by Kevin Coupe

Bloomberg reports that ”Uber Technologies Inc. plans to deliver food by drone in San Diego as part of a wide-reaching commercial test program approved by the U.S. federal government.”

According to the story, “The U.S. Transportation Department said it chose 10 state, local and tribal governments and a handful of companies, including Alphabet Inc., FedEx Corp., Intel Corp., Qualcomm Inc. and Uber, to work together on commercial drone testing.”

The story says that Uber CEO Dara Khosrowshahi says that “people should expect meal delivery in five to 30 minutes, depending on whether it comes from a drone or a human,” and says that Khosrowshahi now claims that Uber is the world’s largest food delivery company.

That’s all interesting, and demonstrates that drone delivery isn’t limited to one well-known e-commerce company that tends to get most of the headlines.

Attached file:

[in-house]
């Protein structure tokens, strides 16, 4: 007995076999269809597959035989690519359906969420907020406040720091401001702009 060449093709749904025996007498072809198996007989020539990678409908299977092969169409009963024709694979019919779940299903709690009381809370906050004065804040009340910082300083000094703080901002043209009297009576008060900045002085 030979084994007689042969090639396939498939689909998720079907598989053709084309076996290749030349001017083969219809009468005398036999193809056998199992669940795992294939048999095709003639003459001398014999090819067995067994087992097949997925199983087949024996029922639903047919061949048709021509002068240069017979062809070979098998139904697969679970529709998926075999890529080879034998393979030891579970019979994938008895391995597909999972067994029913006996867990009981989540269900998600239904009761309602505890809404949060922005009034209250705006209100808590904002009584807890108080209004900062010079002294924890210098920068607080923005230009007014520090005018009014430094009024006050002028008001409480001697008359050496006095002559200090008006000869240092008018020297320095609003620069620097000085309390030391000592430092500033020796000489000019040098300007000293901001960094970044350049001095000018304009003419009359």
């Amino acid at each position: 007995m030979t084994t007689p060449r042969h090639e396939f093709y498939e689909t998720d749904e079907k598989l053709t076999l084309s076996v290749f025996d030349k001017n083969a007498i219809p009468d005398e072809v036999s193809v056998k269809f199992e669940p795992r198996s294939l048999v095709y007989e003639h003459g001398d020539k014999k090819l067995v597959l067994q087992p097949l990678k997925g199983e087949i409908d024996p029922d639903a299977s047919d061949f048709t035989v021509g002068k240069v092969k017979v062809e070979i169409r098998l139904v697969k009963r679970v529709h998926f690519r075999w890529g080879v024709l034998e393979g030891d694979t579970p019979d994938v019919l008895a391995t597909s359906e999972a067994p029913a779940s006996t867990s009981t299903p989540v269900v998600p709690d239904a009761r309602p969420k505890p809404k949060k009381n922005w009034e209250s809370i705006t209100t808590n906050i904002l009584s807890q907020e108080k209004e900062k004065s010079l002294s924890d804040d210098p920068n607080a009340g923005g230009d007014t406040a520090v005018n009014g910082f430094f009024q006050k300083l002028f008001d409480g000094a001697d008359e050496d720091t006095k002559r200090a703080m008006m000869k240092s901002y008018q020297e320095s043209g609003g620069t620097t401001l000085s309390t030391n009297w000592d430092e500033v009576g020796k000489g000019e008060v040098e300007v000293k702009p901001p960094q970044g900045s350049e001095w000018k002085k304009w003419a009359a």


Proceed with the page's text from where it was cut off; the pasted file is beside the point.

But what also was interesting was that Khosrowshahi made his comments at the company’s flying car conference, Uber Elevate. And the story notes that “Khosrowshahi also emphasized Uber’s commitment to electric bicycles following its acquisition of Jump Bikes last month. The business competes with several venture-backed startups offering similar services for renting bikes and scooters around cities using an app.”

Now to some degree, these various enterprises offer “a diversion from Uber’s embattled autonomous-car program.”

But I also found one comment by Khosrowshahi to be instructive.

“Uber can’t just be about cars,” he said. “It has to be about mobility.”

Boom. That’s the Eye-Opener.

“Mobility,” it seems to me, is about being customer-focused … it is about the ends.

“Cars” is about the means.

And I think these days, the best way for companies to define a competitive, differential advantage is to focus on customer needs, wants and aspirations.